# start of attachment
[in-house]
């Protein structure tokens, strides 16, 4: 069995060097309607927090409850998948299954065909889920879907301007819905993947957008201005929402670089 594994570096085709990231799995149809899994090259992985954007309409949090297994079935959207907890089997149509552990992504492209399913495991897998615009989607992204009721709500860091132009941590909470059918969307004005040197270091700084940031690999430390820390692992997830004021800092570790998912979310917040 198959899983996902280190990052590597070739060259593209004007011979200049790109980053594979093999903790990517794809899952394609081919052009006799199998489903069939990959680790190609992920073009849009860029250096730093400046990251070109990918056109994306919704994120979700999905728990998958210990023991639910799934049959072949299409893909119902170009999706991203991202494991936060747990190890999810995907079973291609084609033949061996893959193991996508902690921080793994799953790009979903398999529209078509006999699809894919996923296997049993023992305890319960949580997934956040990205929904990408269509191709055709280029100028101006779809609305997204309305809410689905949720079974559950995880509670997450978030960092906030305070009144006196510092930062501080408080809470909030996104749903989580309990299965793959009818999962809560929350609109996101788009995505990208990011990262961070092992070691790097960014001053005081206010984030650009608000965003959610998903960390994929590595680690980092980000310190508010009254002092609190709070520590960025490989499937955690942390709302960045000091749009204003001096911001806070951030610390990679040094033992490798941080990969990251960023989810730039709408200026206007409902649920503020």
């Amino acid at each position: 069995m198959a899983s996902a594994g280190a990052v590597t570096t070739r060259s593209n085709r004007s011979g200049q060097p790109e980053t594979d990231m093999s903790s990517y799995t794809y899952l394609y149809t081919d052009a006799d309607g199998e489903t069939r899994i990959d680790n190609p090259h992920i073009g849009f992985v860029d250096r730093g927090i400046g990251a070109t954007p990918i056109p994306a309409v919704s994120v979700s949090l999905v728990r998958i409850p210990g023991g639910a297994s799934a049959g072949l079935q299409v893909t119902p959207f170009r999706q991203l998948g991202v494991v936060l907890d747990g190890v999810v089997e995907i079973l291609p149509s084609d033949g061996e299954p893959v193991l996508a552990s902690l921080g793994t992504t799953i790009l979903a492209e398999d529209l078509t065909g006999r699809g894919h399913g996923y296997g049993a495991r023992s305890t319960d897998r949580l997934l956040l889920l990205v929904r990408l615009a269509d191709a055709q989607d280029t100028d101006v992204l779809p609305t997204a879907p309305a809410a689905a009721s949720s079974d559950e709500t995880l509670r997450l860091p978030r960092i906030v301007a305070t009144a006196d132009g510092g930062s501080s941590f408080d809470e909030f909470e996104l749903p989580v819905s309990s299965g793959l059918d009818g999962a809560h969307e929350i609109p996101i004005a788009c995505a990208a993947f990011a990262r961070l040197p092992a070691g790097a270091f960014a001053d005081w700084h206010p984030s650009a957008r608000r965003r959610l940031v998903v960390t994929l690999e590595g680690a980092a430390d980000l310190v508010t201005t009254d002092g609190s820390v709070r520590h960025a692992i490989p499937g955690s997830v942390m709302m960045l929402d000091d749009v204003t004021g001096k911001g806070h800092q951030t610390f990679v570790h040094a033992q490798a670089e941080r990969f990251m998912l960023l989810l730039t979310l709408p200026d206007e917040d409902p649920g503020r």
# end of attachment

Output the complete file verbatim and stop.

[in-house]
């Protein structure tokens, strides 16, 4: 069995060097309607927090409850998948299954065909889920879907301007819905993947957008201005929402670089 594994570096085709990231799995149809899994090259992985954007309409949090297994079935959207907890089997149509552990992504492209399913495991897998615009989607992204009721709500860091132009941590909470059918969307004005040197270091700084940031690999430390820390692992997830004021800092570790998912979310917040 198959899983996902280190990052590597070739060259593209004007011979200049790109980053594979093999903790990517794809899952394609081919052009006799199998489903069939990959680790190609992920073009849009860029250096730093400046990251070109990918056109994306919704994120979700999905728990998958210990023991639910799934049959072949299409893909119902170009999706991203991202494991936060747990190890999810995907079973291609084609033949061996893959193991996508902690921080793994799953790009979903398999529209078509006999699809894919996923296997049993023992305890319960949580997934956040990205929904990408269509191709055709280029100028101006779809609305997204309305809410689905949720079974559950995880509670997450978030960092906030305070009144006196510092930062501080408080809470909030996104749903989580309990299965793959009818999962809560929350609109996101788009995505990208990011990262961070092992070691790097960014001053005081206010984030650009608000965003959610998903960390994929590595680690980092980000310190508010009254002092609190709070520590960025490989499937955690942390709302960045000091749009204003001096911001806070951030610390990679040094033992490798941080990969990251960023989810730039709408200026206007409902649920503020």
């Amino acid at each position: 069995m198959a899983s996902a594994g280190a990052v590597t570096t070739r060259s593209n085709r004007s011979g200049q060097p790109e980053t594979d990231m093999s903790s990517y799995t794809y899952l394609y149809t081919d052009a006799d309607g199998e489903t069939r899994i990959d680790n190609p090259h992920i073009g849009f992985v860029d250096r730093g927090i400046g990251a070109t954007p990918i056109p994306a309409v919704s994120v979700s949090l999905v728990r998958i409850p210990g023991g639910a297994s799934a049959g072949l079935q299409v893909t119902p959207f170009r999706q991203l998948g991202v494991v936060l907890d747990g190890v999810v089997e995907i079973l291609p149509s084609d033949g061996e299954p893959v193991l996508a552990s902690l921080g793994t992504t799953i790009l979903a492209e398999d529209l078509t065909g006999r699809g894919h399913g996923y296997g049993a495991r023992s305890t319960d897998r949580l997934l956040l889920l990205v929904r990408l615009a269509d191709a055709q989607d280029t100028d101006v992204l779809p609305t997204a879907p309305a809410a689905a009721s949720s079974d559950e709500t995880l509670r997450l860091p978030r960092i906030v301007a305070t009144a006196d132009g510092g930062s501080s941590f408080d809470e909030f909470e996104l749903p989580v819905s309990s299965g793959l059918d009818g999962a809560h969307e929350i609109p996101i004005a788009c995505a990208a993947f990011a990262r961070l040197p092992a070691g790097a270091f960014a001053d005081w700084h206010p984030s650009a957008r608000r965003r959610l940031v998903v960390t994929l690999e590595g680690a980092a430390d980000l310190v508010t201005t009254d002092g609190s820390v709070r520590h960025a692992i490989p499937g955690s997830v942390m709302m960045l929402d000091d749009v204003t004021g001096k911001g806070h800092q951030t610390f990679v570790h040094a033992q490798a670089e941080r990969f990251m998912l960023l989810l730039t979310l709408p200026d206007e917040d409902p649920g503020r």